Indian ingenuity is written all over the Silicon Valley from the co-founding of Sun Microsystems to the development of Pentium, PowerPoint, Hotmail, streaming video, digital satellite television, MPEG audio compression standard, and much more, as wonderfully told by Shivanand Kanavi in his book, Sand to Silicon: The Amazing Story of Digital Technology. But Kanavi forgot to discuss the contribution of one of the most brilliant innovative minds in India today, Faqir Chand Kohli, the doyen of Indian software development and outsourcing and the chairman emeritus of Tata Consultancy Services.

Speaking with Manjeet Kriplani of Business Week last year, Kohli echoed what the South Korean businessman Chung had told me at the golf links: “Big companies are geared up for incremental innovation. For us in India, the cost of doing innovative technology is very low.
The capability of India is its people. We can assemble more good and intelligent people than anywhere in the world. I admire China, but our people are better.India has ingenuity. If an ordinary car mechanic is aided by computers and simulation, his productivity leaps.”

At 80 plus, Kohli has given himself a new mission: To harness digital technology for spreading mass education, especially in India’s more than a half million villages.

Ingenuity is another name for what systems experts call as “equifinality,” which means transcending a system’s limitations by finding an alternative route to reach the same goal. A creative and ingenious mind becomes restless when he hits a wall and asserts, there has to be another way; and he improvises by transferring intelligence from one application to another.

But individual entrepreneurial ingenuity has its limitations. Bangalore could transcend the limitations of its poor infrastructure, power and transportation, for example, by building captive power plants and satellite communications to reach its outsourcing clients in the USA and elsewhere. But the shining city on the hill has left rest of the country far behind. Now the question is whether Indian ingenuity and its “swarming intelligence”, to borrow a term from the science of emergence, can be applied to collective action to build 24/7 reliable highways, ports, railroads, power plants and airports to compete with a super-competitive China.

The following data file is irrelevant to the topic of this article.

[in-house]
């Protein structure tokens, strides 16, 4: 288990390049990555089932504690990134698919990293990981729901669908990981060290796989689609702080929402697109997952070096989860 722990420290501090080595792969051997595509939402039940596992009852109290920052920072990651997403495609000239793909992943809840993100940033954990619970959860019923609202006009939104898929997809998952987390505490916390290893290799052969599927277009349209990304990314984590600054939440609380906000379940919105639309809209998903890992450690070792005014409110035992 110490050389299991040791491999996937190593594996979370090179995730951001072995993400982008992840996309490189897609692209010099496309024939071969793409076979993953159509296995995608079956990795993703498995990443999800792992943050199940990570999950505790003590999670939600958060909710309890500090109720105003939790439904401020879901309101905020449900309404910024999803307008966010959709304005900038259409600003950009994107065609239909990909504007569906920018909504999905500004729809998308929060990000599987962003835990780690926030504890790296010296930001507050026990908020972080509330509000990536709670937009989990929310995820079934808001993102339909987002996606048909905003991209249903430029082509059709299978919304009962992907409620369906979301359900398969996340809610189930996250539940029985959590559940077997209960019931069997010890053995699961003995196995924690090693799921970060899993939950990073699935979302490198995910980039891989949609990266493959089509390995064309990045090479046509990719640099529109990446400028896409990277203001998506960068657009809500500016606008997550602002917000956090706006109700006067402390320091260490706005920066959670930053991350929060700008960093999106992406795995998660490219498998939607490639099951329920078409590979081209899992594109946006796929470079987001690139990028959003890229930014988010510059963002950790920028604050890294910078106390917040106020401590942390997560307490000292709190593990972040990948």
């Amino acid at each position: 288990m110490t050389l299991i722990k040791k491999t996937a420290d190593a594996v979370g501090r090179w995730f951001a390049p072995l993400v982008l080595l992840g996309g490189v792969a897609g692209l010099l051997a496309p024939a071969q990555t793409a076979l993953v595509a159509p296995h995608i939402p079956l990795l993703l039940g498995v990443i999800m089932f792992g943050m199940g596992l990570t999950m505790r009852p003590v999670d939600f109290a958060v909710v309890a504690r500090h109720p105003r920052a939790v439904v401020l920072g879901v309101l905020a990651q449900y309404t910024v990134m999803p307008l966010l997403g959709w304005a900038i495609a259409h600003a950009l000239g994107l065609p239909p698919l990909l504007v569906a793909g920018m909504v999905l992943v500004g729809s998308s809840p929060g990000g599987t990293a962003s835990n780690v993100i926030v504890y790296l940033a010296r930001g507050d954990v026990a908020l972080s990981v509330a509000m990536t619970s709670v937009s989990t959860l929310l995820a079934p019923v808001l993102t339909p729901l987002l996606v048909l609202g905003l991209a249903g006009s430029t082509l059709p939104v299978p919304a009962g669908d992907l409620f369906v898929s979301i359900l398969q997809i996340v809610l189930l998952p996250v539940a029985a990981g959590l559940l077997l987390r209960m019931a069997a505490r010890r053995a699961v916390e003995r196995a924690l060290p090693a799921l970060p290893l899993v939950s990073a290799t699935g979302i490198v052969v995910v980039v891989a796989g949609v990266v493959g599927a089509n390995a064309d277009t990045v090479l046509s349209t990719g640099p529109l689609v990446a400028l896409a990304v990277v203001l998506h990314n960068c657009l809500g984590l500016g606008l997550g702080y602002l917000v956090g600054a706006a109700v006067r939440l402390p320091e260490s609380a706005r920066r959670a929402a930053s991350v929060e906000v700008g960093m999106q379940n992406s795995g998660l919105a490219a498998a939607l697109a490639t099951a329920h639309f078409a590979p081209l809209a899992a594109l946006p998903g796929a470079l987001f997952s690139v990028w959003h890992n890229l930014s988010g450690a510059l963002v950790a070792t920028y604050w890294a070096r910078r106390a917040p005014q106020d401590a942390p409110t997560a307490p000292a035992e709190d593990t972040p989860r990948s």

1. http://top500.org/lists/plists.php?Y=2004&M=11

    Sounds like you like to compare China and India.

    Here is the latest list of the top 500 super computers in the world.

    Pay attention to who are using them and who built them.

    Dawning, Lenovo are Chinese companies.

    You need some common knowledge before you write something.

    India's corruption is among the worst. Worse than China.

    Democracy does not work well in India. Women's rights? caste system? Development? infrastructure? education? technology? industry? farming? Military? All of the above China is far ahead of India.

  2. Never say people of one nationality are better than another. Hitler said it. He was wrong.

    If Indian people are so wonderful. Why India lag behind of China so much? Don't forget India's economy was much better than China in late 40s.

    BTW, many colledge kids can calculate the satelliet orbits. That's just their hobbies. Don't take it so serious.